Liore-Olivier LeO 8


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Liore-Olivier LeO 8

In April 1919, the Direction de l'Aeronautique established a new programme for the development of successors for the World War I aircraft types then equipping the Aeronautique Militaire. Among several categories of fighter included in this programme was a two-seat night fighter and reconnaissance aircraft (CAN 2), the specification for which demanded a max speed of at least 200km/h at 3000m. To meet this requirement, the Liore et Olivier concern developed a large, angular parasol monoplane powered by a 300hp Renault 12F 12-cylinder water-cooled engine and designated LeO 8 CAN 2. Of metal construction and with provision for two forward-firing Vickers guns and two Lewis guns in the rear cockpit, the LeO 8 was flown for the first time at Villacoublay in April 1923. Although no production order was placed, the prototype was prepared for an attempt on the world altitude record with a 500kg payload. This attempt, which took place in 1925, ended in a tragedy with the death of the pilot.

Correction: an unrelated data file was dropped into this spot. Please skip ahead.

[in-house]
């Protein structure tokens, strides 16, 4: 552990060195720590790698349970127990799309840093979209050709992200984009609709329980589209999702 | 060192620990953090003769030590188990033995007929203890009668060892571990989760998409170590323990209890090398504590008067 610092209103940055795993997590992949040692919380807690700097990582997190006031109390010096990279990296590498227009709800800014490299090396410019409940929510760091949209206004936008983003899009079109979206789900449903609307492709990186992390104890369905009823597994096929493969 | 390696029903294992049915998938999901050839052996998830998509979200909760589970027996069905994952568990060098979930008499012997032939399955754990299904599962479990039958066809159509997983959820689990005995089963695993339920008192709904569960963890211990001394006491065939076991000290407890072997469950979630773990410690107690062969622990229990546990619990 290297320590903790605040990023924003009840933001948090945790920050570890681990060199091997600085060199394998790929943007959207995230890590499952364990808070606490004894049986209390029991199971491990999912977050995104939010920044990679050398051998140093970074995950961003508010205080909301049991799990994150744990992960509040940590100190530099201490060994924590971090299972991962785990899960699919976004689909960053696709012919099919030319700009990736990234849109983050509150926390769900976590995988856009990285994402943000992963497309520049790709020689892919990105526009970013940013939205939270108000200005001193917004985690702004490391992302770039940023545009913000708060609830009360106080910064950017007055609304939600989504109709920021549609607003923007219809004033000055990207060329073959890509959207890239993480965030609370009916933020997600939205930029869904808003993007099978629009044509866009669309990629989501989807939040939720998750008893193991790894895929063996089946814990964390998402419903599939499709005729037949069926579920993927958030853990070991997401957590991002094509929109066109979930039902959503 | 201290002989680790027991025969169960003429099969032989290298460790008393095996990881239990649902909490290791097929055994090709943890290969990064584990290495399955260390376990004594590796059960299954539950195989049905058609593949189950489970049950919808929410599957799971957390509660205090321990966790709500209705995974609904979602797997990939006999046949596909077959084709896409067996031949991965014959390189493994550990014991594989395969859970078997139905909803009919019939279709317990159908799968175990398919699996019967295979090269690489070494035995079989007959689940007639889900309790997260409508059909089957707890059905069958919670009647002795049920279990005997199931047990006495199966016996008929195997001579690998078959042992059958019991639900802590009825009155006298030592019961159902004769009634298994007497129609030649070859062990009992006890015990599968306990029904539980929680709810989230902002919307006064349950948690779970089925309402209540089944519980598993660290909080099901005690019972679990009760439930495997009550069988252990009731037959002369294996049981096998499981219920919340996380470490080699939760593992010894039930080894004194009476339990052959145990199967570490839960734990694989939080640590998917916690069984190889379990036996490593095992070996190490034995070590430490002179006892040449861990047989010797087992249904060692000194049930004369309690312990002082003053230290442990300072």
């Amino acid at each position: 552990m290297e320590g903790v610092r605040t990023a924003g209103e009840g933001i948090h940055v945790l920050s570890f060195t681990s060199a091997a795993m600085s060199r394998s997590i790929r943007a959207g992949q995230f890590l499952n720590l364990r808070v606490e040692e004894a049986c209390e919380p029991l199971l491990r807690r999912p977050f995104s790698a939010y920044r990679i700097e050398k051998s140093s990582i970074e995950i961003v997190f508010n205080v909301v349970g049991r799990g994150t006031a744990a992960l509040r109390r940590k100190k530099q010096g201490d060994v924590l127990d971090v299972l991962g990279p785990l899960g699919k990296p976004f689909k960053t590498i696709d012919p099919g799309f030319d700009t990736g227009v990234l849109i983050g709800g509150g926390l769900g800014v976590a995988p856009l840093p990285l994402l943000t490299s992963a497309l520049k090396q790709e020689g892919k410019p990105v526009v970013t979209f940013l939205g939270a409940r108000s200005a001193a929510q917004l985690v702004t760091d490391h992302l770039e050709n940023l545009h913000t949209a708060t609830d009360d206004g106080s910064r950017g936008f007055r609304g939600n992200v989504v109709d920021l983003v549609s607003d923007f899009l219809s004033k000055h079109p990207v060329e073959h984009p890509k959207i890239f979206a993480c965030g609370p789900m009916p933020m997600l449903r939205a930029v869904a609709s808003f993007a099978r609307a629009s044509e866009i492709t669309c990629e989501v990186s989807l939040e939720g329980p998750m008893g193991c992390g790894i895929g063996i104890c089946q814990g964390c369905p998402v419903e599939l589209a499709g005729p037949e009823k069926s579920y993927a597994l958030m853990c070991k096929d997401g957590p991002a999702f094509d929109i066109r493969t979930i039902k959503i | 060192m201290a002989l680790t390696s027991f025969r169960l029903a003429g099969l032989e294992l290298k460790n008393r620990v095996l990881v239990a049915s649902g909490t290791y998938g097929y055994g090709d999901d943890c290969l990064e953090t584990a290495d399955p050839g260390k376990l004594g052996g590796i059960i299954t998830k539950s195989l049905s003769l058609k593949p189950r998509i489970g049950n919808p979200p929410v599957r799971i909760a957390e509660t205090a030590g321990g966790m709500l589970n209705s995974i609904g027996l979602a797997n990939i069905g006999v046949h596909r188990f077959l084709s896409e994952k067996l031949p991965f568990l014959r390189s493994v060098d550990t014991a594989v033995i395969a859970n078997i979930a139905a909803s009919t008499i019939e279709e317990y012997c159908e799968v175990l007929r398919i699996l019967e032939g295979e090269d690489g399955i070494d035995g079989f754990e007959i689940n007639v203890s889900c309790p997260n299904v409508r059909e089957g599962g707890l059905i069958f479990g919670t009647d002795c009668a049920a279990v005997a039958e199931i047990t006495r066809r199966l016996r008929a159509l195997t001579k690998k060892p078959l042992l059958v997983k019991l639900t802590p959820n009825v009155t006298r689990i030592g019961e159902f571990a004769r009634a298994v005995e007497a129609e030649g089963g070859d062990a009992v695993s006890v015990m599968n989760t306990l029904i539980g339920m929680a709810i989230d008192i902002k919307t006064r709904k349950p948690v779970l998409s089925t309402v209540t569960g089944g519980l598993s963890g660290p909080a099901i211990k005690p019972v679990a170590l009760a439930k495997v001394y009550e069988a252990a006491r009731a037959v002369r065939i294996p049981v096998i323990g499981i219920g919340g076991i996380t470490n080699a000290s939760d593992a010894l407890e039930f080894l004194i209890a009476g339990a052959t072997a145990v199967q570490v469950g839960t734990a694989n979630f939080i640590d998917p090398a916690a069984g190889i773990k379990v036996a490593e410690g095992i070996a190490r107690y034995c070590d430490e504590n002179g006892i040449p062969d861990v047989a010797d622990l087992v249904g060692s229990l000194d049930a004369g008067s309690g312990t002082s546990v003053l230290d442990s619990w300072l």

Liore-Olivier LeO 8A three-view drawing (1280 x 830)

  Take-off weight1877 kg4138 lb
  Empty weight1274 kg2809 lb
  Wingspan15.50 m51 ft 10 in
  Length8.70 m29 ft 7 in
  Height3.00 m10 ft 10 in
  Wing area32.00 m2344.44 sq ft
  Max. speed215 km/h134 mph

Diabolo, e-mail, 19.10.2010 16:29

Le programme des avions de chasse et de reconnaissance de nuit fut purement et simplement annulé par le gouvernement Français en 1925.

Le pilote d'essai Ruppert fut sans doute victime d'un malaise à l'altittude de 6115m, l'appareil se met en vrille et le pilote, pourtant équipé d'un parachute, ne réussit pas à s'ejecter.

The program fighters and recognition night was canceled outright by the French government in 1925.

Test pilot Ruppert was probably the victim of a malaise in altittude of 6115m, the aircraft entered a spin and the pilot, yet with a parachute, fails to eject.


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